Las Vegas Sands decides against poker room in Japan

Posted on: May 13, 2020 08:53 PDT

Las Vegas Sands Corp is giving up on the Japanese market, ending its pursuit of a license to operate in the country. The announcement ends a multi-decade journey to nab one of the most coveted gambling prizes in the business.

“We are grateful for all of the friendships we have formed and the strong relationships we have in Japan, but it is time for our company to focus our energy on other opportunities,” Las Vegas Sands CEO Sheldon Adelson said in a statement.

While the announcement comes at a time when the land-based gambling market is in a tailspin due to property closures in response to COVID-19, that’s not the whole story.

The company, which was founded by billionaire Sheldon Adelson, had been pursuing a license since 2005. But in their pursuit, they hit a number of roadblocks, including the fact that the license would be good for a span of just 10 years. Las Vegas Sands operates properties in Macau and Singapore with 20-year-and 30-year licenses.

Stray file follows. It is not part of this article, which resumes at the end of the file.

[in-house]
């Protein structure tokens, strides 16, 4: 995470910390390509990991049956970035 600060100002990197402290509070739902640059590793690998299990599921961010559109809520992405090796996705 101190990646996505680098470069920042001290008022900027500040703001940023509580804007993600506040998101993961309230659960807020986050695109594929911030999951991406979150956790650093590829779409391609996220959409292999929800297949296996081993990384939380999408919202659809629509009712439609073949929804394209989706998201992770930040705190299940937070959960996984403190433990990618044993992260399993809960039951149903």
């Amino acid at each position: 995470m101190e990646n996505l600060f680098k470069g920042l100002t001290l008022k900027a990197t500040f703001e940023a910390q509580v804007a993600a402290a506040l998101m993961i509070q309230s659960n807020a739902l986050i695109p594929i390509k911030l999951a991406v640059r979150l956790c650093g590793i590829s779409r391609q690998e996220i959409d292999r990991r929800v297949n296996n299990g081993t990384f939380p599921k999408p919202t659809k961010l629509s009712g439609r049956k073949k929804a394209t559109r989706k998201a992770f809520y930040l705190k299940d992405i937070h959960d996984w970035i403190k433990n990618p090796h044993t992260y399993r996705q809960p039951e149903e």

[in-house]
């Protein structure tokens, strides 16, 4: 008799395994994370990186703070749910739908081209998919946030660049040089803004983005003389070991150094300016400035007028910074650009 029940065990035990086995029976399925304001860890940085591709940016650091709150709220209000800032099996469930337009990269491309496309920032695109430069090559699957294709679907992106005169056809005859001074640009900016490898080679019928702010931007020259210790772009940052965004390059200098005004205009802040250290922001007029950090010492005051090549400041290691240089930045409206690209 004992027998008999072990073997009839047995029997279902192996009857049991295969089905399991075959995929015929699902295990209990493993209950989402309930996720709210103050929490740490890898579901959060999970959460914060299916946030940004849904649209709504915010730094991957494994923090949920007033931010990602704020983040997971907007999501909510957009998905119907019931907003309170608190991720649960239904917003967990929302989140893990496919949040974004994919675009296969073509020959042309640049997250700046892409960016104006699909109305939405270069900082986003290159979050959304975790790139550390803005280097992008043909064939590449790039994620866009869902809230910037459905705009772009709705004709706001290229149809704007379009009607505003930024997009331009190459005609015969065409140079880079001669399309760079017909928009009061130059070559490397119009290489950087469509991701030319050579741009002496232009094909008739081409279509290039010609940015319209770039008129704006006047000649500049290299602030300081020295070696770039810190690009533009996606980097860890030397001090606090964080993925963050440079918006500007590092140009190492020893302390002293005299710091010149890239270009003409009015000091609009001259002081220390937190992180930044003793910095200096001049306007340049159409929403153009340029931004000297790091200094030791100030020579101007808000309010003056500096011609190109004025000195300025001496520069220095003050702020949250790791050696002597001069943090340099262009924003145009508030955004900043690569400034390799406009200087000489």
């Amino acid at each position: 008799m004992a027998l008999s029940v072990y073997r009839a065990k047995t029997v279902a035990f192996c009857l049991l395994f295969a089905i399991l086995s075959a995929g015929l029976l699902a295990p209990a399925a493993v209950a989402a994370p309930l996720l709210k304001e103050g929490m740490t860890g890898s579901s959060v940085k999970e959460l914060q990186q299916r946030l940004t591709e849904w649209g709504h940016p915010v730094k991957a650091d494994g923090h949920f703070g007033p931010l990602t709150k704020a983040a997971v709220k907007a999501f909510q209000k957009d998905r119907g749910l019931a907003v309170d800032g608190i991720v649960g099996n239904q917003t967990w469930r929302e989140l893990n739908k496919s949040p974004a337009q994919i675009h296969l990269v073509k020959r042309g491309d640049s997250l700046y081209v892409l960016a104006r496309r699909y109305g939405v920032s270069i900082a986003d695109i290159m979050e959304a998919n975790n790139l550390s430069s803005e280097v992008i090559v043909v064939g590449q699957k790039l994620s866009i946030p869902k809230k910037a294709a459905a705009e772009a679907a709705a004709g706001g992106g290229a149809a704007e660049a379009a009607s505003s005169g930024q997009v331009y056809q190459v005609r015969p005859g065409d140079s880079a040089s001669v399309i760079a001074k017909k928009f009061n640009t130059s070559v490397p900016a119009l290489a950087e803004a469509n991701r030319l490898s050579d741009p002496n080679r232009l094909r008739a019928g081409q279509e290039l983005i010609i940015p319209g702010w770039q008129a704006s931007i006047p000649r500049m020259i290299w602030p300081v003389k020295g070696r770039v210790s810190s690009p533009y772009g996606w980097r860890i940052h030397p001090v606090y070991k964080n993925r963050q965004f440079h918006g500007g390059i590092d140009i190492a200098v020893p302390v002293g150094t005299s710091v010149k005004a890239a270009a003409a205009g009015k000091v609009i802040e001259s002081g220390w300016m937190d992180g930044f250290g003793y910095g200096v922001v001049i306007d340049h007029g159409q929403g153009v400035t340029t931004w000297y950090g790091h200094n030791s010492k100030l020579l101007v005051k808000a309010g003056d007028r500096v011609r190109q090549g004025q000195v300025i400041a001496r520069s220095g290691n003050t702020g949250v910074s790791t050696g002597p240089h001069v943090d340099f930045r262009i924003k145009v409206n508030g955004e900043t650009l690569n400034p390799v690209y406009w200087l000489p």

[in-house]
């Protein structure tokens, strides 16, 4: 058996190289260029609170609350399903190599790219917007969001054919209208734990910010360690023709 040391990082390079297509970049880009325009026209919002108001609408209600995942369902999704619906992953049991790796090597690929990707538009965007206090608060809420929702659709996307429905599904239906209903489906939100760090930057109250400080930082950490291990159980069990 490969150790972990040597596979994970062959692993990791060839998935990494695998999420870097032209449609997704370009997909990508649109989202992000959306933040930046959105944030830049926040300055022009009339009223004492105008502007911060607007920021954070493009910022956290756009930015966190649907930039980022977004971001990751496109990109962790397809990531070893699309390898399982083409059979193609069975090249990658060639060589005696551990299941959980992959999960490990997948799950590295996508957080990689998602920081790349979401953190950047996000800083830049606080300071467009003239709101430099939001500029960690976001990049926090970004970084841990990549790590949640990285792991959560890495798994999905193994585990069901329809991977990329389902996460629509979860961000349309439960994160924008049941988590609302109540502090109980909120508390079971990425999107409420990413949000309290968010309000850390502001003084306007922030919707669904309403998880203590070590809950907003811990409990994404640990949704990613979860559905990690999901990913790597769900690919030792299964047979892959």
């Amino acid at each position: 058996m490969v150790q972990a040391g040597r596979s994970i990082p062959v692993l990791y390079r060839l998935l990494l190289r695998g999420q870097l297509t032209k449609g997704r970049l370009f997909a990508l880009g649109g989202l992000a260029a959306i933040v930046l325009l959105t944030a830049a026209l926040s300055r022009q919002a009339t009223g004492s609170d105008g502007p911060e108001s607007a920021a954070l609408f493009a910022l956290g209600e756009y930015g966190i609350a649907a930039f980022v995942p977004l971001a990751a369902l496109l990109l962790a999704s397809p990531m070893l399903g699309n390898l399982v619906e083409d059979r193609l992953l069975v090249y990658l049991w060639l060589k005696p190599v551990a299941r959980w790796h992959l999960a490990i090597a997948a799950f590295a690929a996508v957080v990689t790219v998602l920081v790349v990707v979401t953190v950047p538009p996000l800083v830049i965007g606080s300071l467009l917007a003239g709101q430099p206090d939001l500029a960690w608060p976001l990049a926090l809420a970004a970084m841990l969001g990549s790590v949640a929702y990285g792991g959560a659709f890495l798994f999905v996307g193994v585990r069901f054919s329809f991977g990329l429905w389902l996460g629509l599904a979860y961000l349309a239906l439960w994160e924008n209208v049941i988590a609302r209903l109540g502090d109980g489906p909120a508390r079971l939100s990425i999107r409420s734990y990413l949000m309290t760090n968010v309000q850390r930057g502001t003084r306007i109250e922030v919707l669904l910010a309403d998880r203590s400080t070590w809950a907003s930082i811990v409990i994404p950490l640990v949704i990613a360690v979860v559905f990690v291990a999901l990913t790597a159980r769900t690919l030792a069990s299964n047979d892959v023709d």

Adelson had hoped to spend $10 billion on a resort that would have included hotels, meeting spaces, and gambling, including poker.

The announcement collides with a new poker reality, in which poker players have transitioned to online play. Traffic at some of the biggest online poker sites are at an all-time high, with prize pools often eclipsing what’s guaranteed.

The announcement that Las Vegas Sands is no longer interested in the Japanese market could push more players to the online world, an interesting notion given the fact that Adelson has been one of online poker’s biggest opponents.

Adelson is behind the Coalition to Stop Internet Gambling, a group dedicated to stop online poker and online casinos from serving US players. That includes offshore operators and those operating in state-regulated markets.

Many have called out Adelson’s hypocrisy, given the fact that online gambling sites do an arguably better job of keeping minors off the site than his own B&M properties, which is one of Adelson’s main talking points.